Wherever possible, materials and resources are conserved. From the studio building to wrapping pots to water use, I take my commitment to sustainability seriously.

My electric kiln has 30% more insulation than is standard, and the studio is heated with a super-efficient mini-split unit. The studio has new windows, air sealing, and blown-cellulose insulation, and is only about 500 square feet. For every kilowatt of energy that comes into the studio (for firing, lights, heating and cooling), a kilowatt of local renewable energy enters the grid.

The studio doesn’t have running water, so I do what I can to limit my water use, and it ends up being about a gallon of fresh water a month. Waste water from washing brushes, hands, sponges, and buckets is allowed to settle, and the reclaimed solids are combined with new materials to make usable clay and slips. The clear water is re-used to reconstitute dry clay scraps, and for washing. The occasional squirt of bleach is used to keep all this grey water from being a health hazard.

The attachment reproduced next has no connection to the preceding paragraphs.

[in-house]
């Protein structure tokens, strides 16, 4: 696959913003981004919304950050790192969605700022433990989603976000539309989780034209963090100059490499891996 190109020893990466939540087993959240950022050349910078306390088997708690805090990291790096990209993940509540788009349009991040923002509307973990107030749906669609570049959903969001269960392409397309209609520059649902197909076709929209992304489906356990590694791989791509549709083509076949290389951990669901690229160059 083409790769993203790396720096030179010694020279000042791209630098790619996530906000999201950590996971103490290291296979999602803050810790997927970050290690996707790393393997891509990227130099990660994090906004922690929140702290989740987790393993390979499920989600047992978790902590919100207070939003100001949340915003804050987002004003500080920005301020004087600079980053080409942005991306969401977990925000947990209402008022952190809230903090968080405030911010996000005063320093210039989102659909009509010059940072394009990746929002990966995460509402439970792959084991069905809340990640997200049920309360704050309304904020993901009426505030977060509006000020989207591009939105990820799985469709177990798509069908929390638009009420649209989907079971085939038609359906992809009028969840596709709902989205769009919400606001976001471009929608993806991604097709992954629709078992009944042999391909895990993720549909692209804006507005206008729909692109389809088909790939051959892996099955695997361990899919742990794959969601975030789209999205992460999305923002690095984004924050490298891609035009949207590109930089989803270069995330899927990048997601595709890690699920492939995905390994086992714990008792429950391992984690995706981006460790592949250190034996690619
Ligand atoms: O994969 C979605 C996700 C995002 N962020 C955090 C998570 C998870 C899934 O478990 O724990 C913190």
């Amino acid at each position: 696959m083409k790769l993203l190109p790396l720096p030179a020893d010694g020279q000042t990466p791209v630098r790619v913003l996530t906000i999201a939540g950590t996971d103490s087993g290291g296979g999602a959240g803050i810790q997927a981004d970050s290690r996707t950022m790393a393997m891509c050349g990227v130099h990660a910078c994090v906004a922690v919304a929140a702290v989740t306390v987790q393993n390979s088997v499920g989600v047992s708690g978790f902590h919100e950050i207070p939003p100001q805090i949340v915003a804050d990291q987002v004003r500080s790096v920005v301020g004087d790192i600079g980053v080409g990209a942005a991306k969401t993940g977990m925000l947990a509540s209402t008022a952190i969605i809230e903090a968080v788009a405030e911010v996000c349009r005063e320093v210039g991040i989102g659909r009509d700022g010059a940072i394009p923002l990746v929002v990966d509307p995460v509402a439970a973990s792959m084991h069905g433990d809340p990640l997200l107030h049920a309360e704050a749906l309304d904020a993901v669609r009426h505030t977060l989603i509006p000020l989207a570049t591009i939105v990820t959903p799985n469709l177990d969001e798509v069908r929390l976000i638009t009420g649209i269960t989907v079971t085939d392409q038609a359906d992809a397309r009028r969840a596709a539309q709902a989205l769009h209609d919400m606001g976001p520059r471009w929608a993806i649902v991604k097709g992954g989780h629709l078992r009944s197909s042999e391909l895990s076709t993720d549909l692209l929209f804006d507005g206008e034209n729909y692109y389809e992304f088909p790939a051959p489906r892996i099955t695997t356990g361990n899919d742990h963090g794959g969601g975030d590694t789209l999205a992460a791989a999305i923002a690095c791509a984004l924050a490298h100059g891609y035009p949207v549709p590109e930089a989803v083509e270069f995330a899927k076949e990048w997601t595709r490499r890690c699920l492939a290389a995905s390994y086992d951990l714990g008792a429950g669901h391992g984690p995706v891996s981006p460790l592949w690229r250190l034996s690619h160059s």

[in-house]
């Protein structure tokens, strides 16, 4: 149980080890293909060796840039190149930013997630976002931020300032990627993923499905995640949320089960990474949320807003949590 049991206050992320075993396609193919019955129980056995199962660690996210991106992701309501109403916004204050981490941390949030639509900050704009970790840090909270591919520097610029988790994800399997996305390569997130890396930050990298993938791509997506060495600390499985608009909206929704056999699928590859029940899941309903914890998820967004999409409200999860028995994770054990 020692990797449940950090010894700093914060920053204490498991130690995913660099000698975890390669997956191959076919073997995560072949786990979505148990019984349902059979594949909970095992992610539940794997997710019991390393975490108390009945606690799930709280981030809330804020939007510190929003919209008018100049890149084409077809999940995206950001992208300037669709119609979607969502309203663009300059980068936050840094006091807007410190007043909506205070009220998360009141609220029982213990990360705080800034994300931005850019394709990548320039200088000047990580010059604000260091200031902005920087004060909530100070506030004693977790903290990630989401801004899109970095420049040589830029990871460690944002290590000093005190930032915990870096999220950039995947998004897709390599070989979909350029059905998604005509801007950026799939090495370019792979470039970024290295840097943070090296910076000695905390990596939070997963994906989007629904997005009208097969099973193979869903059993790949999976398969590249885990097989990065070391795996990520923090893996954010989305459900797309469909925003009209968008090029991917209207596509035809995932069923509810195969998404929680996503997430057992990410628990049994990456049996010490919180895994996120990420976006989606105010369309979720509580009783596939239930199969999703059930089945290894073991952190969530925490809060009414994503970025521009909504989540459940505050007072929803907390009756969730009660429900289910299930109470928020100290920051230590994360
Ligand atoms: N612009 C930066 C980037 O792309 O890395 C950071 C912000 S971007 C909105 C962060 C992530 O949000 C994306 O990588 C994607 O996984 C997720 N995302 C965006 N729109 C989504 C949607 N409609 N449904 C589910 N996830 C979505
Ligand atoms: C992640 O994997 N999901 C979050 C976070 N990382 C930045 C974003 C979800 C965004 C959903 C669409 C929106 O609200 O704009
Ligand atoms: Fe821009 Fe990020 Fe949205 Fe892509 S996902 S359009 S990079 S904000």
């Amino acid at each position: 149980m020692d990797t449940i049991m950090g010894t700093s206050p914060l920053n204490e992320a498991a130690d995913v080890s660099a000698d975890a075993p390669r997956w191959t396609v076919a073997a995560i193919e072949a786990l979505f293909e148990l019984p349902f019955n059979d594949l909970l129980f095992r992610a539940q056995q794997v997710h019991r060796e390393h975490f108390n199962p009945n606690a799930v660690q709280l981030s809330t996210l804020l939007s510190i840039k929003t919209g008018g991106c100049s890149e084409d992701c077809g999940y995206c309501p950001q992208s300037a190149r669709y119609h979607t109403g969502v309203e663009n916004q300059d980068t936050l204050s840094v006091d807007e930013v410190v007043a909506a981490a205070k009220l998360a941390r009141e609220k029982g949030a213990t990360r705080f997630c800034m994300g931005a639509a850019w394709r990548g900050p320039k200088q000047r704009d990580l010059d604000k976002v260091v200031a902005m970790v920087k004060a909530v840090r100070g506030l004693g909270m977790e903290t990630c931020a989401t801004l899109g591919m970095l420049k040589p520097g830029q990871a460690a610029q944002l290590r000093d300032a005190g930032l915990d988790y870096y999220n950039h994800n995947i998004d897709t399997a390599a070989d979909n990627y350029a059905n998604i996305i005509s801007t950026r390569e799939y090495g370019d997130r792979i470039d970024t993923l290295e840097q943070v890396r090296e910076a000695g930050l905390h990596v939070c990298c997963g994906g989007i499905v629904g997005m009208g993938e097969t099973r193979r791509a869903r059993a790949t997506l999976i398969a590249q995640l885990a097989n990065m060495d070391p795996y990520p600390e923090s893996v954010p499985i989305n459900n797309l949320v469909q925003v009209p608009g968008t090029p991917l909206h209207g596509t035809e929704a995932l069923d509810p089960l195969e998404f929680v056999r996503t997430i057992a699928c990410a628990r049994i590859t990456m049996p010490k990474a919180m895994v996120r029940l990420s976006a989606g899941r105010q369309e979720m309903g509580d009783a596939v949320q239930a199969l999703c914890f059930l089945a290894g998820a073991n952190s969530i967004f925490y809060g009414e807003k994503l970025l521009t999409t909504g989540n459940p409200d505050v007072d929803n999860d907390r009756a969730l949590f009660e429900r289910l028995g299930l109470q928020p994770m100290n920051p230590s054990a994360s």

Most of my work is sold within my own city, to local shops and individuals. I'm happy to ship things to people in other areas, but I like keeping most of my work circulating near where it was made.

When I do ship my work, I either re-use materials, or use recycled (and recyclable) materials. Where possible, I use paper, bags, and boxes that are made in the US.

I’m lucky to have my studio right in my back yard, so my daily commute is by foot and takes about 20 seconds.

I dream of the day I can power the kiln with my own solar panels or wind turbine, but I'll do what can in the meantime.